Here’s why this important. Higher levels of homocysteine are present in several health challenges. In many of these, researchers blame homocysteine for the problem. But they can never prove a direct cause and effect. Just because high homocysteine levels are present, doesn’t mean it caused the problem. And, just because homocysteine comes down as the problem resolves, doesn’t mean it caused the problem either.

Consider this: What if the homocysteine goes up as a condition worsens as part of the body’s response to the condition? What if the body was using this amino acid to treat the condition?

In this study, the lower homocysteine correlated with softer arteries. But it’s still possible the folic acid addressed another underlying cause. It’s possible this cause pushed the body to create more homocysteine as a response. Then, when the folic acid addressed the cause, the homocysteine levels come down naturally. When the arteries soften, the body doesn’t need the amino acid as much, so homocysteine levels go down.

Regardless of whether the theory is correct or not, it’s clear that folic acid softens hardened arteries. But that’s not all they do. And, yes, it all revolves around homocysteine and your heart.

What Your Ears Have to Do With Your Heart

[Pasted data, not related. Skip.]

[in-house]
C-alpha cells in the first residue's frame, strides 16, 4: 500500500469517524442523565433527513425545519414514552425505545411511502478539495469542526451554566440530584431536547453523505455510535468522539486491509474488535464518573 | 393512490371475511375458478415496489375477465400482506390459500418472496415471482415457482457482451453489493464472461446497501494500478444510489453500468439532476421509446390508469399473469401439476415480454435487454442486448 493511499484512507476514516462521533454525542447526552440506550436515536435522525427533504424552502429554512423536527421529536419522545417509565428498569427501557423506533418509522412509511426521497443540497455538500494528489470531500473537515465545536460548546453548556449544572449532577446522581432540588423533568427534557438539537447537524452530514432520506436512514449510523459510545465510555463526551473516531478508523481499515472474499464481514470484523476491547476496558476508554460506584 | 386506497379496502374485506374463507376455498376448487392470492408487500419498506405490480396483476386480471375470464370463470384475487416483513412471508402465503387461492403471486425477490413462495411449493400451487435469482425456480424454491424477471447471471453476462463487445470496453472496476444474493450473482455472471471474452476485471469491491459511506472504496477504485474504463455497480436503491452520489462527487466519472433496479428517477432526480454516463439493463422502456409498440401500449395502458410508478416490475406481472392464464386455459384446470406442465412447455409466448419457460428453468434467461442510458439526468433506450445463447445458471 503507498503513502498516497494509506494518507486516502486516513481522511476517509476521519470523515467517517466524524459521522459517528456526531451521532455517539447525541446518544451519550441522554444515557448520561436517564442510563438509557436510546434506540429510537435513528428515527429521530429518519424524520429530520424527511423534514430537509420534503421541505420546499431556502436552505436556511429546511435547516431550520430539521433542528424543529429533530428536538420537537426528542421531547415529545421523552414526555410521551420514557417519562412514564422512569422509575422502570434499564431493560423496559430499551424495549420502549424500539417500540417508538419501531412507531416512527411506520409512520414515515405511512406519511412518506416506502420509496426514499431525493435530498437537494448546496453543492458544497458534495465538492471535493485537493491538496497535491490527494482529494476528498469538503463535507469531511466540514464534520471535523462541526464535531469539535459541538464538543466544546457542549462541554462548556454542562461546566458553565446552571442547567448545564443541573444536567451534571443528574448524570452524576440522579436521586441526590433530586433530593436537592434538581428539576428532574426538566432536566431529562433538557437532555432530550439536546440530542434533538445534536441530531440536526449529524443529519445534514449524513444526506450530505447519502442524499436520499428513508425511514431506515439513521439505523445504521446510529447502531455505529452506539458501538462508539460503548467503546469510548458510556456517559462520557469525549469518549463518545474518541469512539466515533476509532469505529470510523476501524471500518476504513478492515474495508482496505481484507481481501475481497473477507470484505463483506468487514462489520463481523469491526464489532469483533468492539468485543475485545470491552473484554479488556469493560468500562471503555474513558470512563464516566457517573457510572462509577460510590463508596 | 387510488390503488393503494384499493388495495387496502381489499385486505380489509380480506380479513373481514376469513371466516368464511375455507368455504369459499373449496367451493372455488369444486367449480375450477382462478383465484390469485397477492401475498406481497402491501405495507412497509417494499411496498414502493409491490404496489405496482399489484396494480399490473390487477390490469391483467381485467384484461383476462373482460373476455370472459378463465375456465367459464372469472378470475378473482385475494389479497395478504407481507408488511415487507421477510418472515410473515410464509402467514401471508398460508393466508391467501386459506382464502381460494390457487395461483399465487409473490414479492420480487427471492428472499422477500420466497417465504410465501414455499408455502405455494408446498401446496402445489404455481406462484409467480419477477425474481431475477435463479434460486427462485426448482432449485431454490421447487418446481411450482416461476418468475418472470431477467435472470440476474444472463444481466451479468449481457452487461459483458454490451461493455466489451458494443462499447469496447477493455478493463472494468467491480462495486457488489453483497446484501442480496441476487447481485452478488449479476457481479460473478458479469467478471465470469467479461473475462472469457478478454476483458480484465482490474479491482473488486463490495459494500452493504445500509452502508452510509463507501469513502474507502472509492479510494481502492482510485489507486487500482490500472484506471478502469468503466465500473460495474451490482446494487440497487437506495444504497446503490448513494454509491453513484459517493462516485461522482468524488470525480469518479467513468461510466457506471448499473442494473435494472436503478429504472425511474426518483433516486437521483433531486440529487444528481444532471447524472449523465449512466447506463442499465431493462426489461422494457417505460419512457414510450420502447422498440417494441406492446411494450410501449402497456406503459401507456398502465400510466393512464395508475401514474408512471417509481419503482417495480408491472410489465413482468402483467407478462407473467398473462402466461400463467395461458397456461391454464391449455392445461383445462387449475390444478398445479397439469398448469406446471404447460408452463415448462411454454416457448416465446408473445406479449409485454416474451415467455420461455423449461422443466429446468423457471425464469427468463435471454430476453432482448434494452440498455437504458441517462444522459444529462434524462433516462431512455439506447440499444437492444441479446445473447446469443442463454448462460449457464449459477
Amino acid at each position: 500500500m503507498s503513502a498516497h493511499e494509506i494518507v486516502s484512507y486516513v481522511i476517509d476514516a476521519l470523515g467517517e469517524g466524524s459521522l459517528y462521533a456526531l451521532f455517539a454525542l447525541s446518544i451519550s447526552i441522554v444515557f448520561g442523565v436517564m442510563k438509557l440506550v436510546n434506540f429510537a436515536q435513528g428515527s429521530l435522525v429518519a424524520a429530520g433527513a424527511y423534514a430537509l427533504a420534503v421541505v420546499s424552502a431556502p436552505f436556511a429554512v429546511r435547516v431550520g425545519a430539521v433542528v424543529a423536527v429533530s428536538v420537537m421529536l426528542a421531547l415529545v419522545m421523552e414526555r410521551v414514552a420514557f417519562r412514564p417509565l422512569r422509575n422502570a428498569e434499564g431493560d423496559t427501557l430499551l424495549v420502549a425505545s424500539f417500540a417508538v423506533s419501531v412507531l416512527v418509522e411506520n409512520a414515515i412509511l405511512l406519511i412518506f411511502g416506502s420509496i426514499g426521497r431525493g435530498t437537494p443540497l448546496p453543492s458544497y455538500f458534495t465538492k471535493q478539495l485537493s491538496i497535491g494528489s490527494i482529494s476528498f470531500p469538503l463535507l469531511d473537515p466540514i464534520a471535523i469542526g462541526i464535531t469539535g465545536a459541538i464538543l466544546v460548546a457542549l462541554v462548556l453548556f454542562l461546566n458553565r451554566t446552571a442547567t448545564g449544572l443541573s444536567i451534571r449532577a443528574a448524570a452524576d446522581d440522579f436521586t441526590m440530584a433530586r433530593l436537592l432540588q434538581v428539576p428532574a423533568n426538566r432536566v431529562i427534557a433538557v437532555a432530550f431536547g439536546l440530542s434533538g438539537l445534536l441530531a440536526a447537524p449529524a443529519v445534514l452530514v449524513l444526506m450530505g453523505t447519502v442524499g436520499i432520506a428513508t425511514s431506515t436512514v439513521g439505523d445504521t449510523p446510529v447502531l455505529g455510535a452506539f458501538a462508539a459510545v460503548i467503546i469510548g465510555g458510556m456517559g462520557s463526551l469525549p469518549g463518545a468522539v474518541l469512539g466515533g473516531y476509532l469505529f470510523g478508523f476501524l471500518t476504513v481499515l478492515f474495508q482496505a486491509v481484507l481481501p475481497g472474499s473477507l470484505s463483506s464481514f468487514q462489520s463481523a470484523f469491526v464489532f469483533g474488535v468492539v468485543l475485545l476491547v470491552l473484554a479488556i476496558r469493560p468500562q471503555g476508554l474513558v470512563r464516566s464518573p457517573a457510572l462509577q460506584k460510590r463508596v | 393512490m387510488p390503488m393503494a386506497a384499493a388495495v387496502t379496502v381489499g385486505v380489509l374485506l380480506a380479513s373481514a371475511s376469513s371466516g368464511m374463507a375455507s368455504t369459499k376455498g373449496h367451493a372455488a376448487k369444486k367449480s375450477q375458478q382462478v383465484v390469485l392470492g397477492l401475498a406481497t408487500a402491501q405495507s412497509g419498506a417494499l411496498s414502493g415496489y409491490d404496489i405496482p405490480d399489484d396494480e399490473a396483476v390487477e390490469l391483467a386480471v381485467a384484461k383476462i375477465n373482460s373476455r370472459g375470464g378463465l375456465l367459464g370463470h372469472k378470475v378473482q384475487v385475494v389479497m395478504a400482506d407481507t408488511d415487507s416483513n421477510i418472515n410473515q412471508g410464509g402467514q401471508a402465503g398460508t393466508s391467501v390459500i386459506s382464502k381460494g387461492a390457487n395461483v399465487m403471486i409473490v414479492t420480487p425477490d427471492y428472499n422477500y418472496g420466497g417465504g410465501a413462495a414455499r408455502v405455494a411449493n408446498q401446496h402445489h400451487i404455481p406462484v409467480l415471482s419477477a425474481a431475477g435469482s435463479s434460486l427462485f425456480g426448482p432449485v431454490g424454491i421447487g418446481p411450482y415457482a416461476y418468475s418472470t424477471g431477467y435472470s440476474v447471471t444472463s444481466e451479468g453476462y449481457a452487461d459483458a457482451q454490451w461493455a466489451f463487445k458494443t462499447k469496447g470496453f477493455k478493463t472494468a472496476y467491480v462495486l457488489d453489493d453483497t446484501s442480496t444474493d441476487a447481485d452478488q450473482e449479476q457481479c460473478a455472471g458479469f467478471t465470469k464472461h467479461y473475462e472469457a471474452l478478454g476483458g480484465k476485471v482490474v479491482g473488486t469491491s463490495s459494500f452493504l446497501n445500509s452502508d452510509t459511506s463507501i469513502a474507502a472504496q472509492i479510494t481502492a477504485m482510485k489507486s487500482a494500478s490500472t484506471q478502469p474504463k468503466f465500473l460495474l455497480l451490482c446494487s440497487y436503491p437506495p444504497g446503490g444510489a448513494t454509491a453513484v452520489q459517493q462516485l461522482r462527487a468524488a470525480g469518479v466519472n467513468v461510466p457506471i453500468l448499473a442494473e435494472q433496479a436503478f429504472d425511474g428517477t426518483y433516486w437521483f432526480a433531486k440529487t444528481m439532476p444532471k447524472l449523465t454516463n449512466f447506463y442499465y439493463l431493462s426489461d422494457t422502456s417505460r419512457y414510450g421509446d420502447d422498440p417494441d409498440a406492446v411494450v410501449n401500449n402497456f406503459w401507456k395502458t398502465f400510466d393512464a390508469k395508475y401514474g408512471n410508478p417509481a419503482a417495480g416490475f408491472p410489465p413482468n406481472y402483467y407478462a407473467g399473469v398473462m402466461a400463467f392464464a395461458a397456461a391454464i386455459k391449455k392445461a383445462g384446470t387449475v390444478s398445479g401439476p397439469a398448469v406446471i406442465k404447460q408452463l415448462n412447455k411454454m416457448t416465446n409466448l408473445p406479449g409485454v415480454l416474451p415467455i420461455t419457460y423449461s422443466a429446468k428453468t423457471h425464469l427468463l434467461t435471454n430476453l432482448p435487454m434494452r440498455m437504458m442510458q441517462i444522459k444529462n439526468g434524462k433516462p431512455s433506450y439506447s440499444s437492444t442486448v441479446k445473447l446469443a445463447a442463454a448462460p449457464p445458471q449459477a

Over 43 years ago, Dr. Sanders T. Frank wrote an article to the New England Journal of Medicine about a strange connection between your ears and your heart. He said that your earlobe can tell you how high your risk of coronary artery disease is.

Apparently, Dr. Frank noticed that a "normal" earlobe is smooth. But an earlobe with a crease (a fold, straight line, or wrinkle that appears to cut the earlobe in half) indicates you may have diseased arteries. Over time, this crease developed the name "Frank's sign" after the letter writer.

In the years since the NEJM published the letter, some studies have shown that Dr. Frank was onto something. Some of them even found a strong correlation. However, others say the correlation isn't always true. It could be an ethnic issue, as it seems to hold true more often for white people than Asians or Hawaiians (two of the studies that didn't find a correlation). But it's quite possible these two ethnic groups have something in their diet that protects their heart.